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EU unblocks frozen funding for Poland

February 29, 2024

The money had been withheld because of a dispute between the EU and the former government, but now Donald Tusk's administration started to roll back some legal reforms in return for billions in funding.

 Poland's Prime Minister Donald Tusk attends a press conference in Warsaw, Poland
Tusk seeks to overturn a series of measures imposed by the previous conservative government that went against EU judicial cornerstonesImage: Kuba Atys/Agencja Wyborcza.pl via REUTERS

The European Commission on Thursday formally approved the release of  €137 billion (about $148.3 billion) to Poland.

The commission cut off funding to Poland in 2022 due to rule of law concerns.

Poland could access some €76.5 billion in cohesion funds to help raise living standards in poorer EU member states.

It will also get access to almost €60 billion from a post-COVID recovery fund. The latter still needs to be approved by EU member states.

"Today we turn a page on the Rule Of Law issues [with Poland] as we recognize the important strides made by the government," EU Commission Vice President Vera Jourova wrote on X, formerly Twitter.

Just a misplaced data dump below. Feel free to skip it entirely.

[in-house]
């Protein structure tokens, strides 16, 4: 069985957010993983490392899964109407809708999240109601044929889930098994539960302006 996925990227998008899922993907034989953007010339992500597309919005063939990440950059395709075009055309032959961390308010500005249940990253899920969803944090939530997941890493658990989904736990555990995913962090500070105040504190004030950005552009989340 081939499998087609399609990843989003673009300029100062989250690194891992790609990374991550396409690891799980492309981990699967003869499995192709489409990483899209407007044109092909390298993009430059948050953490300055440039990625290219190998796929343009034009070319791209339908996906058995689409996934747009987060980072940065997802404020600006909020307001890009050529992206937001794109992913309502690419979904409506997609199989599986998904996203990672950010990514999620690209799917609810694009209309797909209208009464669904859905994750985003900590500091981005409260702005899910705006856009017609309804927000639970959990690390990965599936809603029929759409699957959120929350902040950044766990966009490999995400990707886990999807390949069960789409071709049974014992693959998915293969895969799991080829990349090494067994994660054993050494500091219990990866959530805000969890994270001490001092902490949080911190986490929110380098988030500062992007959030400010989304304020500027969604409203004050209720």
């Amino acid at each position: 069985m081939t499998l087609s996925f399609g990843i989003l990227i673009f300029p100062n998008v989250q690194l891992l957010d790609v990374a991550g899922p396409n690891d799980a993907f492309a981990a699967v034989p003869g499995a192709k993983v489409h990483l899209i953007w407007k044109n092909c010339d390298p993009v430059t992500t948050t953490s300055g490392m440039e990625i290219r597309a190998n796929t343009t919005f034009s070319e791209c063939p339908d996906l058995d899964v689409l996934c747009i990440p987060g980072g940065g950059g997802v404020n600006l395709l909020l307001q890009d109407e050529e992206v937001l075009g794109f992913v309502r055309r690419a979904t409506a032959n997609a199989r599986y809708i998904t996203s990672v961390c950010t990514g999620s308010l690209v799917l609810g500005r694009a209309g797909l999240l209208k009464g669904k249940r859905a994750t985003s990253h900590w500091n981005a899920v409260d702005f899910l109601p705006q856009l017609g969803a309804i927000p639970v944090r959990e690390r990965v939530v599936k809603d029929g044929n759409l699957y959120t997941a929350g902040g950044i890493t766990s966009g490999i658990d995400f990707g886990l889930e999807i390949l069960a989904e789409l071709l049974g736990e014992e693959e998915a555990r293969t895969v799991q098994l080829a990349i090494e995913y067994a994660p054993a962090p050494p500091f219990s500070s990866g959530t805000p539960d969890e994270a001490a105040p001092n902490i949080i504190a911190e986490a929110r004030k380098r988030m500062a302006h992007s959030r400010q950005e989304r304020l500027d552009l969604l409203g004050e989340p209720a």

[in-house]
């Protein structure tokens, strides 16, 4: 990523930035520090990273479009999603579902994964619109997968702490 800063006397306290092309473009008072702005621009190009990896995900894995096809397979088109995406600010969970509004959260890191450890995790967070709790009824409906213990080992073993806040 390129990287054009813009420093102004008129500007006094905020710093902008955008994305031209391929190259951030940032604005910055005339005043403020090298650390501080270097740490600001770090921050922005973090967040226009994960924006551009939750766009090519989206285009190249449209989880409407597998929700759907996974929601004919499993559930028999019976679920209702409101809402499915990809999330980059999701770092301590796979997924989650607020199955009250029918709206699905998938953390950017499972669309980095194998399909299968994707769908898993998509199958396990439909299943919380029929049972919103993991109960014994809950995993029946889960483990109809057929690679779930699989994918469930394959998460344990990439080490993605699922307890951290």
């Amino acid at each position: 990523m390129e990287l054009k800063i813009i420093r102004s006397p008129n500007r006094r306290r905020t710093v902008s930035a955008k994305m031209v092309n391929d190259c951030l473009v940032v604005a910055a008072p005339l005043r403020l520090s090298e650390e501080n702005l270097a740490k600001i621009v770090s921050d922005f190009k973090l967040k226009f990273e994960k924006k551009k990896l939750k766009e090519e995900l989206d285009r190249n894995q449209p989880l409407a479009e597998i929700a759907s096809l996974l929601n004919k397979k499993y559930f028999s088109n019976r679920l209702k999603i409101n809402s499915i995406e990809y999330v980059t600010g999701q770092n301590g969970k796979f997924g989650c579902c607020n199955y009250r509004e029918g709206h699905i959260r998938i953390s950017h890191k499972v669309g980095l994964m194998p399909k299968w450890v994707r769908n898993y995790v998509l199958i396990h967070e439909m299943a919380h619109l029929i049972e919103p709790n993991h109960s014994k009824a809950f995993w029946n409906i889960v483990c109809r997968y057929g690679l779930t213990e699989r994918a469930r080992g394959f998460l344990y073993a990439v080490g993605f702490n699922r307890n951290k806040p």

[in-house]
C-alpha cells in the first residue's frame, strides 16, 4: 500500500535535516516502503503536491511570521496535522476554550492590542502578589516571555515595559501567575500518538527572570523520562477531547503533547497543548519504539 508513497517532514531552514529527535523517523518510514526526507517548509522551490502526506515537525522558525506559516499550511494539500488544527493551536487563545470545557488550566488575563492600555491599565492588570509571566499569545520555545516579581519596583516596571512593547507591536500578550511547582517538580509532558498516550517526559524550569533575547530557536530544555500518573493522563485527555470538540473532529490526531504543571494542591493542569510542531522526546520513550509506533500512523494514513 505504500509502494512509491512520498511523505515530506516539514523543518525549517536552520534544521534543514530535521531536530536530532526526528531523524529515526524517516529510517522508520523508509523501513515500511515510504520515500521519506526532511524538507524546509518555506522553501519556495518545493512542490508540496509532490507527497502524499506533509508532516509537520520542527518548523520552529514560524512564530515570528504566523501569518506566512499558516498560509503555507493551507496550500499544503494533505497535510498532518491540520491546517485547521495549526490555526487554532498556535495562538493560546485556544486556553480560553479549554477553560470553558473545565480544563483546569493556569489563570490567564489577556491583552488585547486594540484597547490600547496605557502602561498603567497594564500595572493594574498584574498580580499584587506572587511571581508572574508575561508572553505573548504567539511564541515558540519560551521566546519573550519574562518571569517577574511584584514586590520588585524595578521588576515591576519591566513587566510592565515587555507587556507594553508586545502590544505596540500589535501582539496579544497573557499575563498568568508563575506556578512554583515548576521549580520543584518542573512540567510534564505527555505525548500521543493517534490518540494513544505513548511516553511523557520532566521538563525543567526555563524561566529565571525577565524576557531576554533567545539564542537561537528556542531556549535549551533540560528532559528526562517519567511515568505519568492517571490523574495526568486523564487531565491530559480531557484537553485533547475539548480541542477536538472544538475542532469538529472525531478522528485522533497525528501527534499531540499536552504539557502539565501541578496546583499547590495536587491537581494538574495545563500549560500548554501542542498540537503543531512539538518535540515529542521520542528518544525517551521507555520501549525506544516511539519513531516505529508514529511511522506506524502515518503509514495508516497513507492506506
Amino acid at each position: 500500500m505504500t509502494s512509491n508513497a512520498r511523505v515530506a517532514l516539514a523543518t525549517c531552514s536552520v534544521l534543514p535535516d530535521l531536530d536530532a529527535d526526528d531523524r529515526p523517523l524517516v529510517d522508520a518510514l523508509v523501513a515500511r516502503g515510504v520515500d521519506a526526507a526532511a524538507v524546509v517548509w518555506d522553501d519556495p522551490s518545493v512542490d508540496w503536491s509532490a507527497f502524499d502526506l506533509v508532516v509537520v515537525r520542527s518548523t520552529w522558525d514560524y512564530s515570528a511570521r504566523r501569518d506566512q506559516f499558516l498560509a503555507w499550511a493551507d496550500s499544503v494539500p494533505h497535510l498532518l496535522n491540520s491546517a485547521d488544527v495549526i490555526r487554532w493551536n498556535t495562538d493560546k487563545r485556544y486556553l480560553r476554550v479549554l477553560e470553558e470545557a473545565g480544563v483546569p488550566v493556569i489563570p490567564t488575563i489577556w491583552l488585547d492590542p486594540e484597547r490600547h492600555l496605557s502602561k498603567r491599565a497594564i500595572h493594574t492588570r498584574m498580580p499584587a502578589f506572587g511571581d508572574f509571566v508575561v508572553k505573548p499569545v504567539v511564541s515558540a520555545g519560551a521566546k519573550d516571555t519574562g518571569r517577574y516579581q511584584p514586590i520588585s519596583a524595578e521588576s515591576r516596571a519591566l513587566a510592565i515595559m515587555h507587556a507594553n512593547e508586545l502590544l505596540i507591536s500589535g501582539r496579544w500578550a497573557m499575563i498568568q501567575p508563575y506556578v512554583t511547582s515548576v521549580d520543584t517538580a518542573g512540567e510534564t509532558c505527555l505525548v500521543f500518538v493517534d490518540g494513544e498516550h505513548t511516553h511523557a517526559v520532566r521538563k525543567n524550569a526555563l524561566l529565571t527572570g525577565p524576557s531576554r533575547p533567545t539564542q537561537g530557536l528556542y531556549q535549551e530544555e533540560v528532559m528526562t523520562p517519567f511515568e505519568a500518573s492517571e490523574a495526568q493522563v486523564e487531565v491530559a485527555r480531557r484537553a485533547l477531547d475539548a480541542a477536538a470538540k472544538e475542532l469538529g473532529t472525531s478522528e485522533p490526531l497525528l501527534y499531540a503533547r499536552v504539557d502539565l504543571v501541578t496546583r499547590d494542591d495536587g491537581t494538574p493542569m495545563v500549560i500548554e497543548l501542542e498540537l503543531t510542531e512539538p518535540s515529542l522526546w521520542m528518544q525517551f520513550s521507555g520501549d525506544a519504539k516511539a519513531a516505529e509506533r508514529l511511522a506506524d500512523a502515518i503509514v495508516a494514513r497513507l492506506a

New government started with judicial reform

Poland's previous government clashed several times with Brussels over reforms to its judicial system which the EU says has infringed on judicial independence — one of the core tenets of EU law. Last June, the European Court of Justice, the EU's highest court, ruled that Poland's 2019 judicial reform was unlawful and should be repealed.

After winning the election in October 2023 and being appointed in December, new Polish Prime Minister Donald Tusk pledged to reverse the previous government's policies.

Last week Commission President Ursula von der Leyen promised "good news" to reward Tusk for his efforts.

Polish Justice Minister Adam Bodnar was in Brussels last week to present the new government's plan, consisting of laws aimed at rolling back the controversial reforms.

Parts of that plan depend on new legislation, which could yet be vetoed by Polish president Andrzej Duda of the nationalist Law and Justice (PiS) party, which controlled the previous government.

lo/wd (AP, dpa)